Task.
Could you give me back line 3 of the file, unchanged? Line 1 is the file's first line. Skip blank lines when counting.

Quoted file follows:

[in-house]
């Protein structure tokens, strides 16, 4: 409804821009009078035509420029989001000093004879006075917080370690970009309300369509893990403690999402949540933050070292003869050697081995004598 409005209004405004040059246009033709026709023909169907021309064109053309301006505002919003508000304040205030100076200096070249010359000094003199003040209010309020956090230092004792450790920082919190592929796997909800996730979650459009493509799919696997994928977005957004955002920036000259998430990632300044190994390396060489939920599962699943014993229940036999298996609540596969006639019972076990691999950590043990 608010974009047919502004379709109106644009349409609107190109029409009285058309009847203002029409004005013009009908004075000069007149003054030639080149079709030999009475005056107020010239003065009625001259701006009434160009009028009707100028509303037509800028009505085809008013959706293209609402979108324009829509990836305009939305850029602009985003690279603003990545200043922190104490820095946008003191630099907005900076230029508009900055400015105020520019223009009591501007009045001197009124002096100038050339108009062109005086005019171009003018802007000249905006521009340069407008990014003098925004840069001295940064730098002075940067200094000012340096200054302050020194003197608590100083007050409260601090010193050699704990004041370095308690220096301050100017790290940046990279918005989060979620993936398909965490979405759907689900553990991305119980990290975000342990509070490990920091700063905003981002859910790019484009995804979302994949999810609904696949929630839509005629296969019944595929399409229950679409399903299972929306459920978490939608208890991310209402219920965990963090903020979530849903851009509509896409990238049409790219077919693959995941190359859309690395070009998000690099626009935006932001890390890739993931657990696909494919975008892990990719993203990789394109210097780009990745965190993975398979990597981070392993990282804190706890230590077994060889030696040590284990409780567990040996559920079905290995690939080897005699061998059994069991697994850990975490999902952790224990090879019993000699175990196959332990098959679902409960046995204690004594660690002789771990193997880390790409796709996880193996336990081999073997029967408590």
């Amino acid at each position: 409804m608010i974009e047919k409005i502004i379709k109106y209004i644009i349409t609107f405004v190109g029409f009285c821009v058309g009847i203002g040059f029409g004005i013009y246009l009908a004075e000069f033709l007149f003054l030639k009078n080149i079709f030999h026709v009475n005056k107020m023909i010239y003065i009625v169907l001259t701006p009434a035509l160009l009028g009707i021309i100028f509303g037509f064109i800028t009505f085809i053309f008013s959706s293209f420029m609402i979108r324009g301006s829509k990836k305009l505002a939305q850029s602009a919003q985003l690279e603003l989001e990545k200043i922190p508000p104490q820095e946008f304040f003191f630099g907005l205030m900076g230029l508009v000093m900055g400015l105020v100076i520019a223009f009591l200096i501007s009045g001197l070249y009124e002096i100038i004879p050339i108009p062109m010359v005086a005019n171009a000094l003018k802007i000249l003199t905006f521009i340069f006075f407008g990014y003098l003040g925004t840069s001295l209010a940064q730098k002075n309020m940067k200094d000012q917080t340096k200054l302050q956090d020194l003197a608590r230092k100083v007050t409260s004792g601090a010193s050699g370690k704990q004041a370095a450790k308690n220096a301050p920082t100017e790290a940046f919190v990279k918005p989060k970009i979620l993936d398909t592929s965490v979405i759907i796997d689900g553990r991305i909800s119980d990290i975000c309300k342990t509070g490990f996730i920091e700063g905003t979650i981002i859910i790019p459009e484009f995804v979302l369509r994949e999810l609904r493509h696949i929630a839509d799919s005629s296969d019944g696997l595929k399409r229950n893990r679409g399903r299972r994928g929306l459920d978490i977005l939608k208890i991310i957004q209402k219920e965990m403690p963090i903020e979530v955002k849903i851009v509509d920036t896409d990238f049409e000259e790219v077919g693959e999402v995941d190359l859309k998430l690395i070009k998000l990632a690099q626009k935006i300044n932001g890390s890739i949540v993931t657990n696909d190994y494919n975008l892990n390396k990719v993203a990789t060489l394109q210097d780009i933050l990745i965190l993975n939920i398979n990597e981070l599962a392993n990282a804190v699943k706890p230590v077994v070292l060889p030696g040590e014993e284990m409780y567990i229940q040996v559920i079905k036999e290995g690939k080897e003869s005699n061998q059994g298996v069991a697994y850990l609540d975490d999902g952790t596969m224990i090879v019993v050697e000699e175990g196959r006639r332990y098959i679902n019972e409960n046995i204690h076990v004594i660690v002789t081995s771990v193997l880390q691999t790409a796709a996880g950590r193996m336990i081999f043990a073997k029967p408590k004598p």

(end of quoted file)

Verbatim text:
């Amino acid at each position: 409804m608010i974009e047919k409005i502004i379709k109106y209004i644009i349409t609107f405004v190109g029409f009285c821009v058309g009847i203002g040059f029409g004005i013009y246009l009908a004075e000069f033709l007149f003054l030639k009078n080149i079709f030999h026709v009475n005056k107020m023909i010239y003065i009625v169907l001259t701006p009434a035509l160009l009028g009707i021309i100028f509303g037509f064109i800028t009505f085809i053309f008013s959706s293209f420029m609402i979108r324009g301006s829509k990836k305009l505002a939305q850029s602009a919003q985003l690279e603003l989001e990545k200043i922190p508000p104490q820095e946008f304040f003191f630099g907005l205030m900076g230029l508009v000093m900055g400015l105020v100076i520019a223009f009591l200096i501007s009045g001197l070249y009124e002096i100038i004879p050339i108009p062109m010359v005086a005019n171009a000094l003018k802007i000249l003199t905006f521009i340069f006075f407008g990014y003098l003040g925004t840069s001295l209010a940064q730098k002075n309020m940067k200094d000012q917080t340096k200054l302050q956090d020194l003197a608590r230092k100083v007050t409260s004792g601090a010193s050699g370690k704990q004041a370095a450790k308690n220096a301050p920082t100017e790290a940046f919190v990279k918005p989060k970009i979620l993936d398909t592929s965490v979405i759907i796997d689900g553990r991305i909800s119980d990290i975000c309300k342990t509070g490990f996730i920091e700063g905003t979650i981002i859910i790019p459009e484009f995804v979302l369509r994949e999810l609904r493509h696949i929630a839509d799919s005629s296969d019944g696997l595929k399409r229950n893990r679409g399903r299972r994928g929306l459920d978490i977005l939608k208890i991310i957004q209402k219920e965990m403690p963090i903020e979530v955002k849903i851009v509509d920036t896409d990238f049409e000259e790219v077919g693959e999402v995941d190359l859309k998430l690395i070009k998000l990632a690099q626009k935006i300044n932001g890390s890739i949540v993931t657990n696909d190994y494919n975008l892990n390396k990719v993203a990789t060489l394109q210097d780009i933050l990745i965190l993975n939920i398979n990597e981070l599962a392993n990282a804190v699943k706890p230590v077994v070292l060889p030696g040590e014993e284990m409780y567990i229940q040996v559920i079905k036999e290995g690939k080897e003869s005699n061998q059994g298996v069991a697994y850990l609540d975490d999902g952790t596969m224990i090879v019993v050697e000699e175990g196959r006639r332990y098959i679902n019972e409960n046995i204690h076990v004594i660690v002789t081995s771990v193997l880390q691999t790409a796709a996880g950590r193996m336990i081999f043990a073997k029967p408590k004598p």